14. The method for effecting the energy conversion of claim 12 wherein the cyclone has a centerline and a roof, further comprising the step of:
injecting oxygen into the center of the roof substantially along the centerline to develop a jet virtually coaxial with the risk of impacting the walls, thereby causing increased conversion of the unconverted compounds.
15. A method for effecting the energy conversion of solid fuels containing carbon comprising:
reacting the solid fuels with oxygen provided by oxide particles to create flue gas and unconverted compounds in a first oxide reduction reactor having an exit, wherein the first oxide reduction reactor includes a first circulating fluidized bed;
providing a gas-solid separation cyclone having an inlet coupled to the exit of the first oxide reduction reactor such that it receives the flue gas, unconverted compounds and oxide particles, and an exit, the separation cyclone separates out the solid particles and exhausts a gaseous phase out of its outlet with very low solid content and with residual rotation;
injecting oxygen into the outlet of the gas-solid separation cyclone to cause increased mixing with the gaseous phase exhausted out of the exit thereby increasing conversion of unconverted compounds;
oxidizing the oxide particles in an oxide oxidation reactor to create flue gas and unconverted compounds, wherein the oxide oxidation reactor includes a second circulating fluidized bed; and
circulating the oxide particles between the oxide oxidation reactor and the first oxide reduction reactor for conversion of the fuel and oxidization of the oxide particles.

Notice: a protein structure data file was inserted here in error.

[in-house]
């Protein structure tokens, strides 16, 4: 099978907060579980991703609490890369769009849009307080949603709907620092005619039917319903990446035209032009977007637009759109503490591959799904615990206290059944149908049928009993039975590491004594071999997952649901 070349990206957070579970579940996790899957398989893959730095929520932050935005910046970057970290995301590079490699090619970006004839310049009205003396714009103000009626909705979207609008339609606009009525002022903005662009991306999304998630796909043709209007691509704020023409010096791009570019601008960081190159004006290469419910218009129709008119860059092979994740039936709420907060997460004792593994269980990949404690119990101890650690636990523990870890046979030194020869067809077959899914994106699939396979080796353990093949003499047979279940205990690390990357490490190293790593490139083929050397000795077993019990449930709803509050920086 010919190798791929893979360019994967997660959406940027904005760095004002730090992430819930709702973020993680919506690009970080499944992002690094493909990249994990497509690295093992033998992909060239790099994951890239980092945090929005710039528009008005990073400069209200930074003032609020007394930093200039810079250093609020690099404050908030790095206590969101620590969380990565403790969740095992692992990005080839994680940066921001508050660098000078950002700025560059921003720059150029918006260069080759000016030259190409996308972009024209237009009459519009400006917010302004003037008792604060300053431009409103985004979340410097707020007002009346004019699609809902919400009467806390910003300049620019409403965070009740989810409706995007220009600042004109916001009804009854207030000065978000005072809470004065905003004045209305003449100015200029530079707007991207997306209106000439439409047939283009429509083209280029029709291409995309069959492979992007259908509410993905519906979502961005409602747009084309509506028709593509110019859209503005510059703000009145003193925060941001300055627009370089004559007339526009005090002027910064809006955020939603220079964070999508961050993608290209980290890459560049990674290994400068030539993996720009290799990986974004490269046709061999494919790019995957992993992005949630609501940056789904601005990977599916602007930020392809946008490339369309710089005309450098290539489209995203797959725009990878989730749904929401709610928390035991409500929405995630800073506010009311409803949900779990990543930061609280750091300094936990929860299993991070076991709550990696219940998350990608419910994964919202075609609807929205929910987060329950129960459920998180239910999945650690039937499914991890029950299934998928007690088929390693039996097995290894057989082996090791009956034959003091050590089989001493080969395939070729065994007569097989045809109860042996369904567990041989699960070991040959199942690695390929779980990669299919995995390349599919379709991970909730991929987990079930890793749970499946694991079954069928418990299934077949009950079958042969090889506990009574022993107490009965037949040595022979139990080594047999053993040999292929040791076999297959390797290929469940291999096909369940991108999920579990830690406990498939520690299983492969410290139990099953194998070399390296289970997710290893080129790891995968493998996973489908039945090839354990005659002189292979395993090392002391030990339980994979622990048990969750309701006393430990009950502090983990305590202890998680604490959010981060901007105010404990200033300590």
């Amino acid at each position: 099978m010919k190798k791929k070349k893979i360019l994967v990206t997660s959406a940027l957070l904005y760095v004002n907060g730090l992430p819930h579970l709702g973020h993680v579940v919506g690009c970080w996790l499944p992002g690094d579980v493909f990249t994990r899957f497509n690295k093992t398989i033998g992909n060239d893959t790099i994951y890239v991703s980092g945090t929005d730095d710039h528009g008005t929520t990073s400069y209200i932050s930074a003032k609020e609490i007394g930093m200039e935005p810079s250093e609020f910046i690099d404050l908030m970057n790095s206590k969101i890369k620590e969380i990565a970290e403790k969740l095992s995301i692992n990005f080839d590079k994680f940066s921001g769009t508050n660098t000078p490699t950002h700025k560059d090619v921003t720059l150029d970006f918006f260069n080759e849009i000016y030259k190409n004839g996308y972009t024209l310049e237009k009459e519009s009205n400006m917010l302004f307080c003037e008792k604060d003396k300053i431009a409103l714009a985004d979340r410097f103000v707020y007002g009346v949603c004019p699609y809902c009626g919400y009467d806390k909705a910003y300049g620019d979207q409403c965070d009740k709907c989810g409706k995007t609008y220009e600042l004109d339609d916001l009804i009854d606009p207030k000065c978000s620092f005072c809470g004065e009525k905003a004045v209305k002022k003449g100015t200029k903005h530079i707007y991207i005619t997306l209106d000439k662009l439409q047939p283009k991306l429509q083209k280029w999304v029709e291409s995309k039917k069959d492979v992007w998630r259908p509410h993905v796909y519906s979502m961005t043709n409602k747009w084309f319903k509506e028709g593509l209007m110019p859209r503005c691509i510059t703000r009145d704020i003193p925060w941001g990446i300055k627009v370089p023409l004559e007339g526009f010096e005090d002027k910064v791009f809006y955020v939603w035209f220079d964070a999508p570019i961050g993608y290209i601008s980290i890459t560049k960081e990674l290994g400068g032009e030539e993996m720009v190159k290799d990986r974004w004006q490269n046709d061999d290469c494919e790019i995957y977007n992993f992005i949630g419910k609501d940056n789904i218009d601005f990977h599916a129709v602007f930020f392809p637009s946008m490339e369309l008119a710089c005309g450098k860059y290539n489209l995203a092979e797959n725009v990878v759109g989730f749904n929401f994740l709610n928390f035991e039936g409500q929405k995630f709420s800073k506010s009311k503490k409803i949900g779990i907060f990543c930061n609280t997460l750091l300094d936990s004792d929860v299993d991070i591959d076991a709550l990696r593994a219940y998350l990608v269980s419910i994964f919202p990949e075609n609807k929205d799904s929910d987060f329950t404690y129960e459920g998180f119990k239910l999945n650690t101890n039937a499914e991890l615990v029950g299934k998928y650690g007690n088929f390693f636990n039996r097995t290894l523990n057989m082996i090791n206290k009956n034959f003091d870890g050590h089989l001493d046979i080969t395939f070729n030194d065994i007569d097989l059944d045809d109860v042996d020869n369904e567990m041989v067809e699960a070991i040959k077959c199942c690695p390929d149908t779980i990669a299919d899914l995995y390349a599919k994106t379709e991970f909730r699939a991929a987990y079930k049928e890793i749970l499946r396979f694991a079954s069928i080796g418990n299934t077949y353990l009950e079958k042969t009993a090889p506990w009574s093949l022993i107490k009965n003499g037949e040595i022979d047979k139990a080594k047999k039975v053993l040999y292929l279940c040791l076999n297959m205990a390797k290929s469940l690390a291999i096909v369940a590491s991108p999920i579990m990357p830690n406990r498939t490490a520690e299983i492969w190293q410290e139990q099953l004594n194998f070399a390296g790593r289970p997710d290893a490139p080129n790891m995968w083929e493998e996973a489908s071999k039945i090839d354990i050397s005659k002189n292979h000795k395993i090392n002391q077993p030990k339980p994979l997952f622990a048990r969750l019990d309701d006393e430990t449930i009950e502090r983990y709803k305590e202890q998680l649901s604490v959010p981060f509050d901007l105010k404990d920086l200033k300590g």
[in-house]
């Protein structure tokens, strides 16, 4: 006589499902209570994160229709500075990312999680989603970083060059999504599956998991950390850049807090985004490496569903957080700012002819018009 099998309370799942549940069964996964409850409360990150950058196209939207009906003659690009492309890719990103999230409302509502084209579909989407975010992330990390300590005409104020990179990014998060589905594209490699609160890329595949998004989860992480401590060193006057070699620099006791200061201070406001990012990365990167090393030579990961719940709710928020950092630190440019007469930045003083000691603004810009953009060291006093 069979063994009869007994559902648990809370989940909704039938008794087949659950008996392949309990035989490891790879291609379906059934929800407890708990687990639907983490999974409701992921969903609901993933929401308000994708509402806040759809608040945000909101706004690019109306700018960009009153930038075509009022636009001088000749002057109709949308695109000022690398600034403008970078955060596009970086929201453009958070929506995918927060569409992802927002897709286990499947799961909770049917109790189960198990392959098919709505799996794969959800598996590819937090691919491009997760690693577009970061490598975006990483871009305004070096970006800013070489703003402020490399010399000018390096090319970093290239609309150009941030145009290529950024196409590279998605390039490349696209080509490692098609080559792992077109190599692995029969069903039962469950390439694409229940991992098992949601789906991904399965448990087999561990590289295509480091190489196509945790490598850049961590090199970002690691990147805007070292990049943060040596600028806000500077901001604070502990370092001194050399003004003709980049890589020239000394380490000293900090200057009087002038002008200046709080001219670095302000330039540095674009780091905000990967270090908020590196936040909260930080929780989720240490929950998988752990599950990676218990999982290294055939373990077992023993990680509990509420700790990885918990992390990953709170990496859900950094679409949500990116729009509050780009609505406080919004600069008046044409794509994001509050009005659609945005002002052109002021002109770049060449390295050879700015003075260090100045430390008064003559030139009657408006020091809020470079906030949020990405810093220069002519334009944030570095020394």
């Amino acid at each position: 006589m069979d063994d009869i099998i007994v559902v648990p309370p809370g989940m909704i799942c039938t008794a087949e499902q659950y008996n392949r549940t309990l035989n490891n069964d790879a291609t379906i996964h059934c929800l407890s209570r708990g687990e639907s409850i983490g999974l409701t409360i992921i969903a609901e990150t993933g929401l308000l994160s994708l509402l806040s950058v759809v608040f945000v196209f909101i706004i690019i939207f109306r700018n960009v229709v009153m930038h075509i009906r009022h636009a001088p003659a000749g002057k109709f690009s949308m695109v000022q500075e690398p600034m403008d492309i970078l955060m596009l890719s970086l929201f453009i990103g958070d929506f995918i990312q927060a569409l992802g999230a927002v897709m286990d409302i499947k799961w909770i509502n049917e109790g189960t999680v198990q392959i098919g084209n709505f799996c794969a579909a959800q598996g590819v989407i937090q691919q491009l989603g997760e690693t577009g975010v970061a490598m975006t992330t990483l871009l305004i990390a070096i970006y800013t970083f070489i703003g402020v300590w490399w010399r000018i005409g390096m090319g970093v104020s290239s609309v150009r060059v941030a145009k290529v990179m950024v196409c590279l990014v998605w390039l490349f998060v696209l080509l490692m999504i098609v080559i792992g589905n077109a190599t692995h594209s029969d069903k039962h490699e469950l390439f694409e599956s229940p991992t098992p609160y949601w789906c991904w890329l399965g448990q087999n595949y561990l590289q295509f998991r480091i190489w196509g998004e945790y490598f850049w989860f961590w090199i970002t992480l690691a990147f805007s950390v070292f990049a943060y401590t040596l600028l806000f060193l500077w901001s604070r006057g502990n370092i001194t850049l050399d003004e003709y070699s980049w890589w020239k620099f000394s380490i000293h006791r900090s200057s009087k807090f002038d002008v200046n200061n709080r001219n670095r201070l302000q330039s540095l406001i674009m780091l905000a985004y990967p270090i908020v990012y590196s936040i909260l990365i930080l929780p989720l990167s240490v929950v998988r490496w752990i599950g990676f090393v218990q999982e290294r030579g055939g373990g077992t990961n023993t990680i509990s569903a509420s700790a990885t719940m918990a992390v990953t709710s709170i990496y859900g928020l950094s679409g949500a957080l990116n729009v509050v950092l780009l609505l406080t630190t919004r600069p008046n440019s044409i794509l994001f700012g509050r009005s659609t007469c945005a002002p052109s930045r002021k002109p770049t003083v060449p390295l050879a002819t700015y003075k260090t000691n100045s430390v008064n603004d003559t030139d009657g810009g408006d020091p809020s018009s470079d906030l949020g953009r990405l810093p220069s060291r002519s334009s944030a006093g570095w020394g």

Description
BACKGROUND OF THE INVENTION

The present invention relates to a method of energy conversion of solid fuels containing carbon.

The emission of greenhouse gases, in particular CO2, in power stations using fossil fuels must increasingly be brought under control. Controlling such emission entails solving new problems such as capturing the CO2 in the flue gases of power stations using fossil fuels or in the gases from installations using biomass type renewable energy sources (non-fossil carbon) for the production of substitute fuels usable in transportation, and all of the above combined while minimizing the cost and minimizing the modification of existing installations.

Finally, the progressive depletion of oil fields is generating a dynamic for the large scale deployment of recovery techniques assisted by injecting CO2 that are capable of doubling the extraction capacities of accessible reserves.

To this end, it is known in the art to use oxygen and steam to convert solid fuels containing carbonaceous materials by autothermic gasification to produce a syngas containing CO and H2 that may be used in gas turbines, hydrogen production units or units for synthesizing methanol type compounds.

The above type of installation is described in our patents FR 2 660 415 and FR 2 559 776. However, the presence of unconverted tar or fine unburned carbon particle type hydrocarbons in these installations creates unwanted condensation and unwanted components in the cooling and syngas processing systems and degrades the yield from such installations.